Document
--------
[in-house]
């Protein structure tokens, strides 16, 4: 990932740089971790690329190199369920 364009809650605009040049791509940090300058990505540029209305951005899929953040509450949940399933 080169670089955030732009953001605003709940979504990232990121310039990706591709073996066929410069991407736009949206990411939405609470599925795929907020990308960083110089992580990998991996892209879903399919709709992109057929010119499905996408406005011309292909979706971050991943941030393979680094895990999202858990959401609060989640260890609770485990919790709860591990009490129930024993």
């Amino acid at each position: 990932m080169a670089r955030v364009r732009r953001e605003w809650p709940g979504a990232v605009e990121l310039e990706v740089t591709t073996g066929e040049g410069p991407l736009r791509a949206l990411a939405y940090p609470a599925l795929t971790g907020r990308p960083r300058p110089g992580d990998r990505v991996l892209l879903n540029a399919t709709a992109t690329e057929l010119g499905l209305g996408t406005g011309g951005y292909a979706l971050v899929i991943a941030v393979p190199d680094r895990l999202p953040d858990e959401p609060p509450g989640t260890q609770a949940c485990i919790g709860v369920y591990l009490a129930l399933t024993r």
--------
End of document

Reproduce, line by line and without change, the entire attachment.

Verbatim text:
[in-house]
């Protein structure tokens, strides 16, 4: 990932740089971790690329190199369920 364009809650605009040049791509940090300058990505540029209305951005899929953040509450949940399933 080169670089955030732009953001605003709940979504990232990121310039990706591709073996066929410069991407736009949206990411939405609470599925795929907020990308960083110089992580990998991996892209879903399919709709992109057929010119499905996408406005011309292909979706971050991943941030393979680094895990999202858990959401609060989640260890609770485990919790709860591990009490129930024993």
């Amino acid at each position: 990932m080169a670089r955030v364009r732009r953001e605003w809650p709940g979504a990232v605009e990121l310039e990706v740089t591709t073996g066929e040049g410069p991407l736009r791509a949206l990411a939405y940090p609470a599925l795929t971790g907020r990308p960083r300058p110089g992580d990998r990505v991996l892209l879903n540029a399919t709709a992109t690329e057929l010119g499905l209305g996408t406005g011309g951005y292909a979706l971050v899929i991943a941030v393979p190199d680094r895990l999202p953040d858990e959401p609060p509450g989640t260890q609770a949940c485990i919790g709860v369920y591990l009490a129930l399933t024993r």